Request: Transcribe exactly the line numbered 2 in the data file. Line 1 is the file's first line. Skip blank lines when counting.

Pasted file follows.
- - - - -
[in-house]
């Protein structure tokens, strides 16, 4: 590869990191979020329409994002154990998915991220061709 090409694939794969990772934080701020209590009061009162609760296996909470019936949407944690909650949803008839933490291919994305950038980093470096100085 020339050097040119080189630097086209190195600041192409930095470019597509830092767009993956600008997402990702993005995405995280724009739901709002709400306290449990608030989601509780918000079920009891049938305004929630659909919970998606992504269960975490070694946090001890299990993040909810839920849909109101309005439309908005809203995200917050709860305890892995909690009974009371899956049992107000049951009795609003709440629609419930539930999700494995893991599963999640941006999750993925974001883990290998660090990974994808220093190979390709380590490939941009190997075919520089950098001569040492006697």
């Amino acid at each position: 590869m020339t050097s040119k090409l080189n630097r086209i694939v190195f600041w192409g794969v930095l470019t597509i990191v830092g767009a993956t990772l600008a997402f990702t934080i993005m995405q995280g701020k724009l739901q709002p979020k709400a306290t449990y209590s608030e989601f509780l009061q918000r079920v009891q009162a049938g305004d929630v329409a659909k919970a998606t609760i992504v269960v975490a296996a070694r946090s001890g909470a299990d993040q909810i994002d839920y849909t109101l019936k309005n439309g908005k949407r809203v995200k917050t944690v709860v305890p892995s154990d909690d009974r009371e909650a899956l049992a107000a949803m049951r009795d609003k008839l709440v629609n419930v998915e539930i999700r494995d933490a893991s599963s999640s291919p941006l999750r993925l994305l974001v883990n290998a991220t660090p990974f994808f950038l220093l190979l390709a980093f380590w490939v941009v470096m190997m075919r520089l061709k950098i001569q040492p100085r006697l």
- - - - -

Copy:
């Protein structure tokens, strides 16, 4: 590869990191979020329409994002154990998915991220061709 090409694939794969990772934080701020209590009061009162609760296996909470019936949407944690909650949803008839933490291919994305950038980093470096100085 020339050097040119080189630097086209190195600041192409930095470019597509830092767009993956600008997402990702993005995405995280724009739901709002709400306290449990608030989601509780918000079920009891049938305004929630659909919970998606992504269960975490070694946090001890299990993040909810839920849909109101309005439309908005809203995200917050709860305890892995909690009974009371899956049992107000049951009795609003709440629609419930539930999700494995893991599963999640941006999750993925974001883990290998660090990974994808220093190979390709380590490939941009190997075919520089950098001569040492006697």